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Economy

Kidero, Sonko in war of words over improved revenue claim

Nairobi Governor Mike Sonko. FILE PHOTO | NMG
Nairobi Governor Mike Sonko. FILE PHOTO | NMG 

A war of words has erupted between Nairobi Governor Mike Sonko and his predecessor Evans Kidero over City Hall’s daily revenue collection targets.

Last Week, Mr Sonko claimed the Sh38.2 million collected by his team in two days represented a new efficiency record that resulted from the new regime automating six revenue streams.

Buoyed by that level of efficiency, Mr Sonko went on to assign himself an ambitious daily collection target of Sh100 million (Sh26.4 billion in annual collection), after automation of all the county’s 36 revenue streams.

On Monday, Dr Kidero dismissed the targets as part of the new regime’s public relations spin saying City Hall would struggle to raise Sh15 billion in a year.

According Dr Kidero, it was not a miracle that Mr Sonko’s team was able to collect Sh38.2 million in the first week of the month as it coincides with the period when more than 30,000 matatus in Nairobi usually pay their seasonal parking fees.

“The increase in revenue being bandied around is all lies,” said Dr Kidero.

“The way the county collects money is seasonal and October to March is the high season when people also pay their rent and so we will see high revenues.” Dr Kidero said Nairobi County managed to increase its annual revenues from Sh5 billion to Sh12 billion and also introduced automated system, EJiji Pay, for payment of parking services.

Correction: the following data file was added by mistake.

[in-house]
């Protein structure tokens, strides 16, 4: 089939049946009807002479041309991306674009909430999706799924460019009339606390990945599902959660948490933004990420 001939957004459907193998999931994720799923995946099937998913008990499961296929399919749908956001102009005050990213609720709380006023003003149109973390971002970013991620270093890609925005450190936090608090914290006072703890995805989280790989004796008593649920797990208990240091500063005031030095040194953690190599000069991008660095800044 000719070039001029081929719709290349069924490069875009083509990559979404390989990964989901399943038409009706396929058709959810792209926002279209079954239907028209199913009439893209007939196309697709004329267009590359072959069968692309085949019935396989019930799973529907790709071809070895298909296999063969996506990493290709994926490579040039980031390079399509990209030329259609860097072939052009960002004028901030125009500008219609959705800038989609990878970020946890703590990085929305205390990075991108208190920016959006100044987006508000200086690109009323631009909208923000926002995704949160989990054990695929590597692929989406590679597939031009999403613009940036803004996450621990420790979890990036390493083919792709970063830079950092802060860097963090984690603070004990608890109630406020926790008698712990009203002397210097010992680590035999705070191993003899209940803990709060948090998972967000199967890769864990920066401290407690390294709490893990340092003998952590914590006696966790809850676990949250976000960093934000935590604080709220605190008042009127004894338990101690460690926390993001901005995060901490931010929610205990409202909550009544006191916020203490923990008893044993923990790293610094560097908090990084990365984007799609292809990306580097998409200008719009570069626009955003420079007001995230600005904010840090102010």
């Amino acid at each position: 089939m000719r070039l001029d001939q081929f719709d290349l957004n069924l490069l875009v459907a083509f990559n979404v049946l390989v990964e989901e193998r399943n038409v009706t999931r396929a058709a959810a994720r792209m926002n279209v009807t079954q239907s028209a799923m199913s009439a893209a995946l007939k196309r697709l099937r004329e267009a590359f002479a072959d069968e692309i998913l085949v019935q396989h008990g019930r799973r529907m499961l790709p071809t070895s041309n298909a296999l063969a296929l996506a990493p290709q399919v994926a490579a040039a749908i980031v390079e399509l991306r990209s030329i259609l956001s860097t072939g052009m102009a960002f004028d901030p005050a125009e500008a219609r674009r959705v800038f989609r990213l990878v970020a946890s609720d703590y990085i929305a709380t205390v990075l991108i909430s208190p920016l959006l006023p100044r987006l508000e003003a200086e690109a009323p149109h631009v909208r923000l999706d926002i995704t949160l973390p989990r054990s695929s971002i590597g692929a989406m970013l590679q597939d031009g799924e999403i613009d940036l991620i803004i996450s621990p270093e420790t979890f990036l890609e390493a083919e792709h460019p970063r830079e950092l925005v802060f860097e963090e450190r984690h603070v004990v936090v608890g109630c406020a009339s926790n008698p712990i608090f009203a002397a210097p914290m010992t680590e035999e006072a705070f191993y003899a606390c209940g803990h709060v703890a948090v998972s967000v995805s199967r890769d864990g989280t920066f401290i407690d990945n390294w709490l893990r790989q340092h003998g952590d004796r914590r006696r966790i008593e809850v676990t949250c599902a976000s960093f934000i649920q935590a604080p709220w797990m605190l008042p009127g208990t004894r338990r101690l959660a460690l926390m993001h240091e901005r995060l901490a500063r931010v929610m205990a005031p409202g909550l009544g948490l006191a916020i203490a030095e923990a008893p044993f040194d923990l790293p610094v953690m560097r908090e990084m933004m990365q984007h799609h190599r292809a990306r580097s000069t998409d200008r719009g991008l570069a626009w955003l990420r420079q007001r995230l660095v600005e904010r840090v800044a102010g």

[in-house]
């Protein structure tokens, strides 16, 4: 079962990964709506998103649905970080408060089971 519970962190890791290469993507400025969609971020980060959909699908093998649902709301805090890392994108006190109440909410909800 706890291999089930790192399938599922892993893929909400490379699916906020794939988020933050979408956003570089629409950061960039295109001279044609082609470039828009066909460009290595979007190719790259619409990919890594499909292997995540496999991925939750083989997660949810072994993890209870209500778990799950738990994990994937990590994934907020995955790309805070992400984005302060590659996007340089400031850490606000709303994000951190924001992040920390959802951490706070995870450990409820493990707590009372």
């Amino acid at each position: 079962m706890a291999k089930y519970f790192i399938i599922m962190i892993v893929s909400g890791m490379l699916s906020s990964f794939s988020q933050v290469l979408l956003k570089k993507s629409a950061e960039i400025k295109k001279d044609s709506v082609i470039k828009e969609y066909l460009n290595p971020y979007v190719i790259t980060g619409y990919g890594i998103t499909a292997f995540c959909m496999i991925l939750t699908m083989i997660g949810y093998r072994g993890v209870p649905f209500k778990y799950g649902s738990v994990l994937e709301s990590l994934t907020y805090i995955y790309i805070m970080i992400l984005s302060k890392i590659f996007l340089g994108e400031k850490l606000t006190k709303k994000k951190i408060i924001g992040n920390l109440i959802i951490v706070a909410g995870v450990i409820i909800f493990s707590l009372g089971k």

“When we got to City Hall, collections were only Sh5 billion, we moved it to Sh12 billion and if they are saying that they have increased it then let it go to Sh15 billion and above.”

Dr Kidero claimed credit for the introduction of Ejiji Pay, which he said won several awards “and I remember Sonko saying he was going to terminate the contract but right now he is its biggest proponent.”

According to Mr Sonko, however, the improved collection is a result of sting operations mounted by the new team to seal loopholes.

“Let them acknowledge some of the good things we did and let them also take it forward from where we left and improve,’’ Dr Kidero said.

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